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Monday, 13 February 2012

Le weekend... enjoying a big joint.


I don’t normally have a Saturday and Sunday style weekend off as I work both days and get Monday and Tuesday off instead. However, I’ve had a bit of a holiday break including yesterday and the day before. So, to celebrate I went on a cookathon and cooked a joint of spiced shoulder pork on Saturday and made a  Boeuf Bourguignon yesterday. I didn’t intend to do both but this is how it happened.

Firstly I went across the road to my ever smiling village butcher, Mr Happy, and enquired about the price of a nice looking pork shoulder joint in his window display. As I enquired I was also aware that I could get a hand of pork – that’s a shoulder piece with the knuckle joint on the bone for about a fiver from the butcher two miles away on the Clifton estate. They are very good value from the Clifton butchers, Paul Walker’s. So, when Mr Happy the butcher in the village smiled at me and said, £13.55, guess where I went? I don’t think he was very happy anymore.

It was a cold but nice day weather-wise and it took me over an hour to walk to Clifton and back but the thought of saving £8.55 and probably getting a bigger, considerably cheaper, fresher joint, stirred me onwards, Clifton bound. In the end I spent about nine pounds with Paul Walkers’, purchasing some nice looking braising steak and three cooking apples for an apple sauce as well as the pork hand for £4.91. I felt like a hunter gatherer bringing home the catch of the day, plus some. Ug!

When I got home I boned and rolled the pork, scored it and laced it with cloves, star anise and a cinnamon stick and popped it into the oven for two and half hours on a low heat and it was yummy. Great crackling too!!  I also had some roast spuds and carrots and green beans but there is no picture as I got a bit tiddly with some accompanying vintage cider and forgot to take one. That same afternoon I prepped the beef, trimming the little bit of fat off and marinating it in a red wine from Bourgogne (Mâcon – les Epillets). I added a sort of bouquet garni with some thyme and bay leaves and three chopped cloves of garlic. Then I covered the bowl with tin foil and placed it in the fridge overnight to do it’s magic. This was the first time I’d done this. I also did some clothes washing and more vintage cider drinking and made a home made apple sauce from three cooking apples. Not bad for a Rosbif.

Sunday saw me cooking the beef as recommended in my French cooking book and I added new potatoes, chunky chopped celery, carrots and button mushrooms to the casserole, made a wine reduction with the marinade and cooked it the oven – medium heat- for two hours and sat with a glass of wine watching Rick Stein’s French Odyssey while the house filled, once again with the delicious aromas of my weekend meals.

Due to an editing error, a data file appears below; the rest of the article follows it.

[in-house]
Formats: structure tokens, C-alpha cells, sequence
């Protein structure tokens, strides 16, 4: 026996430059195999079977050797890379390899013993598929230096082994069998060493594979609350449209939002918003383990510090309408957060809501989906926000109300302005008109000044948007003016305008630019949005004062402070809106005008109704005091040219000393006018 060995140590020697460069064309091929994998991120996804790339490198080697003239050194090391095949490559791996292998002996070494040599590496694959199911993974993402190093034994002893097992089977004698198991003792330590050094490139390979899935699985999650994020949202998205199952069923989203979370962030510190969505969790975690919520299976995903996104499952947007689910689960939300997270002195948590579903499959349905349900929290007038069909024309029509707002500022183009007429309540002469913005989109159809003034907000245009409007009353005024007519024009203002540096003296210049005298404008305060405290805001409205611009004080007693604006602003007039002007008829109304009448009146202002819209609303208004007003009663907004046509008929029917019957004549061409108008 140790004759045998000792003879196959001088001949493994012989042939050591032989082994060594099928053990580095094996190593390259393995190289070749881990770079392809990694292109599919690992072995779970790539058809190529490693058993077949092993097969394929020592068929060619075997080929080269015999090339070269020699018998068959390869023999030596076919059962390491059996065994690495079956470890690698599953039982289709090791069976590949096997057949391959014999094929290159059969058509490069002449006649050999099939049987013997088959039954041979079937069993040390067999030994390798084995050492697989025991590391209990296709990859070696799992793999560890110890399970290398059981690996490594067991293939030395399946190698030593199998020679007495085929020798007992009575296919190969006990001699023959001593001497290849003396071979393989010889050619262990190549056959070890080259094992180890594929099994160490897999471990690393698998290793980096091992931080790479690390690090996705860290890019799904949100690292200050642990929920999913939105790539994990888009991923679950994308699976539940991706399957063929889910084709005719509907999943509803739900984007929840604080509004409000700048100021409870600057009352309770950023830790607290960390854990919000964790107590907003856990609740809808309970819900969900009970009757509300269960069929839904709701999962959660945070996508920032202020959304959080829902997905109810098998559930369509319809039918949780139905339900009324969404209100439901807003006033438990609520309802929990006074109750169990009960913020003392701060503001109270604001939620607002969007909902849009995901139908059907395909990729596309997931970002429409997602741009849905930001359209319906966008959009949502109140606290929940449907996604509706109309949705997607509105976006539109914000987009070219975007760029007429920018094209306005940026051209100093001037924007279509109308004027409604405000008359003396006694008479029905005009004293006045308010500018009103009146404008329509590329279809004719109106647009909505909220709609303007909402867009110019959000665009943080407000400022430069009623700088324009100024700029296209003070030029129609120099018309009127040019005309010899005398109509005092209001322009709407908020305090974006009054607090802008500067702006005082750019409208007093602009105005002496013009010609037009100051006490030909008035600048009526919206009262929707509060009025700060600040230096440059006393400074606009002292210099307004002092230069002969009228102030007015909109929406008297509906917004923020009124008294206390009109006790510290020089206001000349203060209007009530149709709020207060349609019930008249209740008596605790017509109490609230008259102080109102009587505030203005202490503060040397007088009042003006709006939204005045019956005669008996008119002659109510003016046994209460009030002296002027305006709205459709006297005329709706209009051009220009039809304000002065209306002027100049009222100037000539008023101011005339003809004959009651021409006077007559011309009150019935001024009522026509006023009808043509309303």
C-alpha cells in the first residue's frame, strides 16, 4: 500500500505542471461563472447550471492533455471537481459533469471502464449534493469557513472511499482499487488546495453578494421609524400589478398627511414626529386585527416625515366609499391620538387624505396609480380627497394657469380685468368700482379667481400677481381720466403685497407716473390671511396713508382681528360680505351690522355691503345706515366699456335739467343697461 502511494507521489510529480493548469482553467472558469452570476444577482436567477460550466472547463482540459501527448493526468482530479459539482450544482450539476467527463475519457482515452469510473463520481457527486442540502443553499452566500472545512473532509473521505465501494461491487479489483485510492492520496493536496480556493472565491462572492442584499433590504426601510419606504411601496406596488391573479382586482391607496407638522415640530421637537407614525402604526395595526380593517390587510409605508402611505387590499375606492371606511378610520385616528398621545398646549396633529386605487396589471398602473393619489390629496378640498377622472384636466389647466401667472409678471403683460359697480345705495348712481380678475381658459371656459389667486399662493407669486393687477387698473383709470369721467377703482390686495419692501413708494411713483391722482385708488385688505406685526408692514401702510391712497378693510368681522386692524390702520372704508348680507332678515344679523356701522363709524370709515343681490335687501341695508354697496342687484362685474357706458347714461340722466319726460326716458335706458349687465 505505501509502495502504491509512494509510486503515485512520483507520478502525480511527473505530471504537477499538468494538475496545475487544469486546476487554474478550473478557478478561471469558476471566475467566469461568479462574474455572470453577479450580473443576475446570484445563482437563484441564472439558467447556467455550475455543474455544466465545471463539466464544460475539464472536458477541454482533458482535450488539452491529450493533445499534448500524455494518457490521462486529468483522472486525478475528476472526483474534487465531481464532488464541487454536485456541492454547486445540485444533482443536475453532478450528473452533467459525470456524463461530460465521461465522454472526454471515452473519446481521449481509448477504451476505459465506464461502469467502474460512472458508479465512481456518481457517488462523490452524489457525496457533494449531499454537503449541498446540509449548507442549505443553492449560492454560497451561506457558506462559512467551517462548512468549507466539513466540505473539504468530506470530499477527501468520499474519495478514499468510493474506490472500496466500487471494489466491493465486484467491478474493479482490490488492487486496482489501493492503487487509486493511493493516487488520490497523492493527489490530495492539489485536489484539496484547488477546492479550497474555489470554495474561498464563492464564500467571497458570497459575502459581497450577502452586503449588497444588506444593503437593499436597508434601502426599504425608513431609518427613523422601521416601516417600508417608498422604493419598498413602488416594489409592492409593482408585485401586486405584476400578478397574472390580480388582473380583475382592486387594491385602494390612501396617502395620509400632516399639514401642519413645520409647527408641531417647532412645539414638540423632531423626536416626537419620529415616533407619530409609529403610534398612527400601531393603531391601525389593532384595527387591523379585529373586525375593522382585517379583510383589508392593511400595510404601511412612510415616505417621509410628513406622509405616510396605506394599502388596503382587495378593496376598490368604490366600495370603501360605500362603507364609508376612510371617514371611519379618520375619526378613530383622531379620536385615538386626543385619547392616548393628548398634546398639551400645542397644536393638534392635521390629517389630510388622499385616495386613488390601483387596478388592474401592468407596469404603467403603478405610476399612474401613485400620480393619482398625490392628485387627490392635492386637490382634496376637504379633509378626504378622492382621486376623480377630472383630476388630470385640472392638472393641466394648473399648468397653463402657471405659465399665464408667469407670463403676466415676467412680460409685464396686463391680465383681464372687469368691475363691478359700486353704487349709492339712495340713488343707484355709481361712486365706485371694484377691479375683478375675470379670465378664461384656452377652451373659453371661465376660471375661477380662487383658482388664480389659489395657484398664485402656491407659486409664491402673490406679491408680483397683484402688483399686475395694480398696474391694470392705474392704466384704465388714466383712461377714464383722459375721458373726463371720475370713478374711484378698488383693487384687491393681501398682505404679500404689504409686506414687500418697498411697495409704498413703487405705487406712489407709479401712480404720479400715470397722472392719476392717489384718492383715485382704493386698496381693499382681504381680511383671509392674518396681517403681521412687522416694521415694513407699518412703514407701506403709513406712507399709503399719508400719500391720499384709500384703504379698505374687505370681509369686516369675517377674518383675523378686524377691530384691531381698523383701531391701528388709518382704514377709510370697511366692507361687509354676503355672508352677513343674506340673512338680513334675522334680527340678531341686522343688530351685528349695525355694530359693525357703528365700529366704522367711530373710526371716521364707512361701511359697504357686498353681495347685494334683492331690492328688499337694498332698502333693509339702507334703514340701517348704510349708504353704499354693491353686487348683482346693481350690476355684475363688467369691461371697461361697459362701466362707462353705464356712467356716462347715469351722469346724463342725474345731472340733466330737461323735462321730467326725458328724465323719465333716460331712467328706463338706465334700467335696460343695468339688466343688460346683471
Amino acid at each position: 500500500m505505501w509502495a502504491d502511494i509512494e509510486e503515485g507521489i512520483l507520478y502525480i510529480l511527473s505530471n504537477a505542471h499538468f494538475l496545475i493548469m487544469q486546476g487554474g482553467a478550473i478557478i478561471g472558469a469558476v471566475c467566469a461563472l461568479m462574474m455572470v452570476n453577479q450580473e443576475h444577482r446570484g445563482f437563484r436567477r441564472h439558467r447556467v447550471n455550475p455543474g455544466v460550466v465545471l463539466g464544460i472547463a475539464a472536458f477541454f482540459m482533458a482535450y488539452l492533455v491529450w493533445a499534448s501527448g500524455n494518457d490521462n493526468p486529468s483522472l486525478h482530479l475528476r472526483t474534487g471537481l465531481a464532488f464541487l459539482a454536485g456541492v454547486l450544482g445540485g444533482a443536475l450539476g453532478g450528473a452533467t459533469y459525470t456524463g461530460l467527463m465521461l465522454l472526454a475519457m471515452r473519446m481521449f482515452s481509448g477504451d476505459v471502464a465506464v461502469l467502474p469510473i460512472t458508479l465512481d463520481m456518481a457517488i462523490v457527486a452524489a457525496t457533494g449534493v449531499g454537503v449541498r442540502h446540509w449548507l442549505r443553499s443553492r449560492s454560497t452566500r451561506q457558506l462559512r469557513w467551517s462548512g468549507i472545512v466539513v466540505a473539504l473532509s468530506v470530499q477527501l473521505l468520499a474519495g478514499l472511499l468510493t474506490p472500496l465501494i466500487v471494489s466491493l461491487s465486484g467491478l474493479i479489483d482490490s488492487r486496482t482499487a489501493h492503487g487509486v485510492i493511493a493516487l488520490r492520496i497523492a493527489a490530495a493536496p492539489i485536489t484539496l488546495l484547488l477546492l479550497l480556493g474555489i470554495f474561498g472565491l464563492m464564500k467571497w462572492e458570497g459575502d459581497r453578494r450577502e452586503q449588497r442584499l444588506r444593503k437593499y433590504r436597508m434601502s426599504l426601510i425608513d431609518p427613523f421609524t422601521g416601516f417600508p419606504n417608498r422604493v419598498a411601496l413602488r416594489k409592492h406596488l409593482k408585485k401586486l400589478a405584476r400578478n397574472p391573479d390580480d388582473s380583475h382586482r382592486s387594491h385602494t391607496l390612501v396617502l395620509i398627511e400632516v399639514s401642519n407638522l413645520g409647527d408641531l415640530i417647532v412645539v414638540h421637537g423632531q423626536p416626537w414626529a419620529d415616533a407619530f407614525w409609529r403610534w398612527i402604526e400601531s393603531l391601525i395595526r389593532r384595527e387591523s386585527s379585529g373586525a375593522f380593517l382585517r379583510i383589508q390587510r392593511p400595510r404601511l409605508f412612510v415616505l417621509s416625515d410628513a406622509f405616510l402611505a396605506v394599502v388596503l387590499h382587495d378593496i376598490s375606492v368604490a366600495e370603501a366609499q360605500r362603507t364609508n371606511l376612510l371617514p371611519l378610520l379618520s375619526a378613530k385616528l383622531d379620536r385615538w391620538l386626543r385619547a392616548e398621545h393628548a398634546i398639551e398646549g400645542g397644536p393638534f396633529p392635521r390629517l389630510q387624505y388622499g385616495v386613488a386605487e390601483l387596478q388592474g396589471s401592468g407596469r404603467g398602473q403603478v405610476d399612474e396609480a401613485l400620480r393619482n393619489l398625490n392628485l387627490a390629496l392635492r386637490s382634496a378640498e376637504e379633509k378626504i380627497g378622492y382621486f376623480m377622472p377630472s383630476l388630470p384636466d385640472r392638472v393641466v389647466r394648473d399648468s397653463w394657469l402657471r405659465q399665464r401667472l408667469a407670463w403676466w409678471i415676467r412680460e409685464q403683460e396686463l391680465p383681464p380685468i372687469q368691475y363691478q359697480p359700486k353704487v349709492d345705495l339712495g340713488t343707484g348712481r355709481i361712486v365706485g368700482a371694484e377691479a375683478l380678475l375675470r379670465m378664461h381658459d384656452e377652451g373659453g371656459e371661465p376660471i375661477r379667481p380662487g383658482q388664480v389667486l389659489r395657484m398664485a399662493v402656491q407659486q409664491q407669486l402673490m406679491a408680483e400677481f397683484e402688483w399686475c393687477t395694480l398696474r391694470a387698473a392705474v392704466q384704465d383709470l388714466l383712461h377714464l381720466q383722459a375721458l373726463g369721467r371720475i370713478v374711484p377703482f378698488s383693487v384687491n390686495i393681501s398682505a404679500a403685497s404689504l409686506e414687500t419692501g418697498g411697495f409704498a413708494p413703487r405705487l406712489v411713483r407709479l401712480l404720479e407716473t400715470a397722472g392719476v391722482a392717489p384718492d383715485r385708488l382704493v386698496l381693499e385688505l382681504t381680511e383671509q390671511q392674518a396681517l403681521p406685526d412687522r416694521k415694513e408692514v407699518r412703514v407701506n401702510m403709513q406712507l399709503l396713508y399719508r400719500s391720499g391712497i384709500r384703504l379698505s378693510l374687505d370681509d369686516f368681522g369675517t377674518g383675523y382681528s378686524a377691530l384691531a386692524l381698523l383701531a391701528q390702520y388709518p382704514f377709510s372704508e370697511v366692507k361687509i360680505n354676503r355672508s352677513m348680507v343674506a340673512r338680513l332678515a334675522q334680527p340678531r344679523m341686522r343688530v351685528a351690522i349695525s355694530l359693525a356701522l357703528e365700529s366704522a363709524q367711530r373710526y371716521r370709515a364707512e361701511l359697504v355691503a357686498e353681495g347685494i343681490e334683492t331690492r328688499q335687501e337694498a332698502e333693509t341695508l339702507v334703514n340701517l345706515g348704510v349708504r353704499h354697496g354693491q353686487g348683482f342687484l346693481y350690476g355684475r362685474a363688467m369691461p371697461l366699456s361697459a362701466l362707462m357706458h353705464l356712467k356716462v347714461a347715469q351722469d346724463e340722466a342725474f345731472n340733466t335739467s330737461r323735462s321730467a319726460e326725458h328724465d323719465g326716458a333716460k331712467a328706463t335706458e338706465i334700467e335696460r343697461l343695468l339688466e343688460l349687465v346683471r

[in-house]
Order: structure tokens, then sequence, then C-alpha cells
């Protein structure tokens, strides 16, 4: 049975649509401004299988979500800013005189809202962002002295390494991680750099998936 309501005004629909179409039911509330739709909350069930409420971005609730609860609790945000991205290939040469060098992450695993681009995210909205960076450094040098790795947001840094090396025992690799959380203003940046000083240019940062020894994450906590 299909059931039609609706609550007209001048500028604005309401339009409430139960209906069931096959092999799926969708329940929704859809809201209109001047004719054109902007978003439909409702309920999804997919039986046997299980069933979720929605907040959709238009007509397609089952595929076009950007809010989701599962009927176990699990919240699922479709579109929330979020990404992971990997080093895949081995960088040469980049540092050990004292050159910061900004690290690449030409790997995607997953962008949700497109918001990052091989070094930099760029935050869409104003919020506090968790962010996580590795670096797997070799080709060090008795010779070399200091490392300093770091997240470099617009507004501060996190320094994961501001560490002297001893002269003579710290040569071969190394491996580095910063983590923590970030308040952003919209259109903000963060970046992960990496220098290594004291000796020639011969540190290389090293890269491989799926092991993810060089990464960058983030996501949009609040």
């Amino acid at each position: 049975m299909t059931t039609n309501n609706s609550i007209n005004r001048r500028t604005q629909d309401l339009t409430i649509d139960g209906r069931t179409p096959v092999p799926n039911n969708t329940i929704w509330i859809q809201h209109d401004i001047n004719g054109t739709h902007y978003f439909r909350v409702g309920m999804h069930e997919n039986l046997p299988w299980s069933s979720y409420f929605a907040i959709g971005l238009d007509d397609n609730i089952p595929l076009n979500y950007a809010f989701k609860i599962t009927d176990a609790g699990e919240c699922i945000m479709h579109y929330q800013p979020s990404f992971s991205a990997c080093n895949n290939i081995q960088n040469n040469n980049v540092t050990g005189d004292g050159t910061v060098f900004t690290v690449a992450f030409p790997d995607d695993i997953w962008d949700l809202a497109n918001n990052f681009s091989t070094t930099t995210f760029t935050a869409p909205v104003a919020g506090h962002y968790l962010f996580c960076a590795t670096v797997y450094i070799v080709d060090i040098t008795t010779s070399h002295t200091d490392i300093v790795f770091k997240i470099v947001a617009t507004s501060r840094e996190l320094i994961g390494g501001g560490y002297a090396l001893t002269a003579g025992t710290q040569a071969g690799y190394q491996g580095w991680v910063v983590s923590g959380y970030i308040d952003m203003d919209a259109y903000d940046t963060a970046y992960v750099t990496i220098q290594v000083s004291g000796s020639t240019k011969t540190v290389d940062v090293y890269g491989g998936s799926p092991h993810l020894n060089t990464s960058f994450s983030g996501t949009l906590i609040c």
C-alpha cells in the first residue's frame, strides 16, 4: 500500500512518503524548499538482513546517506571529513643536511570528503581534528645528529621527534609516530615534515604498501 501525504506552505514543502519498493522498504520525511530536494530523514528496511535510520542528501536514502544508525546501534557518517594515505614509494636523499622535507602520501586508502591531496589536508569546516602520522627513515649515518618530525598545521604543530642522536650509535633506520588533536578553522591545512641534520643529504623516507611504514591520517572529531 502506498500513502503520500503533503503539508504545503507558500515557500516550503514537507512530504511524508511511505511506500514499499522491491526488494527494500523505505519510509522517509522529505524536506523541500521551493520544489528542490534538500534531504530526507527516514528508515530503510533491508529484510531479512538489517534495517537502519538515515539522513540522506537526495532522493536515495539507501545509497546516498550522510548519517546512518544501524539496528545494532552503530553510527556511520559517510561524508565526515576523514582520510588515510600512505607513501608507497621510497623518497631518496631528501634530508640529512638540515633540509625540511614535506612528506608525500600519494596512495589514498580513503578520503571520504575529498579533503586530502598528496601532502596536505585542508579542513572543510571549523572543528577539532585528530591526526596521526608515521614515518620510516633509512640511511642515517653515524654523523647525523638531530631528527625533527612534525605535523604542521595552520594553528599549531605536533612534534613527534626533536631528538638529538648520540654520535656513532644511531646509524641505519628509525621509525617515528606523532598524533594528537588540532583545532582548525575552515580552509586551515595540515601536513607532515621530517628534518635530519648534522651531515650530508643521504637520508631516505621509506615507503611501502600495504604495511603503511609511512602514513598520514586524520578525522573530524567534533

Rick Stein in a French railway cafe
left over cold pork and home made apple sauce






What next?! Maybe a rabbit fricassée? I know a field or two near Bunny where there are some bunnies. Where’s me gun? I’ll get my trusty hunting cat, Madame Soufie to come with me too. Bang bang!! Fetch Soufie fetch. No don’t eat it!!!
Madame Soufie the hunting cat.

4 comments:

Karen said...

So that's what the beef photo on Flickr is....I will have to try making that at the weekend. And I cooked shoulder of pork today (Tesco meat, no butcher near where I live). I rubbed the crackling with salt, then rubbed pepper & carroway seeds on the meat, poking several cloves of garlic deep inside. Then it was covered in foil & slow roasted at 140c for 5 hours,with a final 30 mins on 200C to crisp the crackling. The meat could then be pulled apart with a fork, & was very juicy.However you cook it, pork shoulder is a delicious, fairly cheap joint of meat, full of flavour.

Karen said...

Forgot to say I love the photo of Madame Soufie with her tongue sticking out. Did you give her some pork?

Vera said...

Hi, and what a lovely blog. We are in SW France and have a smallholding which gives us a lot of our food, including meat (rabbits, chickens, and lamb / mutton. Also pork when our Tamworth pigs manage to make some babies!) After having browsed your other posts, I look forward to reading more about your cooking adventures in the future. Vera.

Phil Lowe said...

Thanks Karen. No pork for Madame Soufie.